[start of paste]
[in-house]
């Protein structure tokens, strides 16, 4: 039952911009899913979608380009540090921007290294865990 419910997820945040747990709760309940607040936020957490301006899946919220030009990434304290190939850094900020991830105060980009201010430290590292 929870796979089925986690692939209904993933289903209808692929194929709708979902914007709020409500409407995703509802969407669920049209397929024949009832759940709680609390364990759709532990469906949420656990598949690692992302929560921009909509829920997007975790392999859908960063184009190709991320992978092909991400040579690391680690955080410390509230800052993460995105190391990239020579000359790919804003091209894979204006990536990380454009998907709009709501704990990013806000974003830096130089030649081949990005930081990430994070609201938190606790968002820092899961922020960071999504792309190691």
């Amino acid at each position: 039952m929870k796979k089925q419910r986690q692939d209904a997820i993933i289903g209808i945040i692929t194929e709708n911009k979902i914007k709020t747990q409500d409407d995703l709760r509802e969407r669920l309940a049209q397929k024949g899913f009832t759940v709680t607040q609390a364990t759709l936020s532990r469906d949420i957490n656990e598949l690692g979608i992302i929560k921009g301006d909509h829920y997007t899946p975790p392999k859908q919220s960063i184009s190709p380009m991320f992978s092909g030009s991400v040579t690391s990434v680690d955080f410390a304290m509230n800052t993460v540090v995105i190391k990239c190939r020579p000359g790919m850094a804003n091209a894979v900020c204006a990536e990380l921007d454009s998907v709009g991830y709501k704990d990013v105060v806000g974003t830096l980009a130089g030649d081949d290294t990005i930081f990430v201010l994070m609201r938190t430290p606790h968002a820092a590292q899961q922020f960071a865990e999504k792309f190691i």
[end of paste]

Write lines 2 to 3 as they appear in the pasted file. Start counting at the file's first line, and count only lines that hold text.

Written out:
């Protein structure tokens, strides 16, 4: 039952911009899913979608380009540090921007290294865990 419910997820945040747990709760309940607040936020957490301006899946919220030009990434304290190939850094900020991830105060980009201010430290590292 929870796979089925986690692939209904993933289903209808692929194929709708979902914007709020409500409407995703509802969407669920049209397929024949009832759940709680609390364990759709532990469906949420656990598949690692992302929560921009909509829920997007975790392999859908960063184009190709991320992978092909991400040579690391680690955080410390509230800052993460995105190391990239020579000359790919804003091209894979204006990536990380454009998907709009709501704990990013806000974003830096130089030649081949990005930081990430994070609201938190606790968002820092899961922020960071999504792309190691």
């Amino acid at each position: 039952m929870k796979k089925q419910r986690q692939d209904a997820i993933i289903g209808i945040i692929t194929e709708n911009k979902i914007k709020t747990q409500d409407d995703l709760r509802e969407r669920l309940a049209q397929k024949g899913f009832t759940v709680t607040q609390a364990t759709l936020s532990r469906d949420i957490n656990e598949l690692g979608i992302i929560k921009g301006d909509h829920y997007t899946p975790p392999k859908q919220s960063i184009s190709p380009m991320f992978s092909g030009s991400v040579t690391s990434v680690d955080f410390a304290m509230n800052t993460v540090v995105i190391k990239c190939r020579p000359g790919m850094a804003n091209a894979v900020c204006a990536e990380l921007d454009s998907v709009g991830y709501k704990d990013v105060v806000g974003t830096l980009a130089g030649d081949d290294t990005i930081f990430v201010l994070m609201r938190t430290p606790h968002a820092a590292q899961q922020f960071a865990e999504k792309f190691i």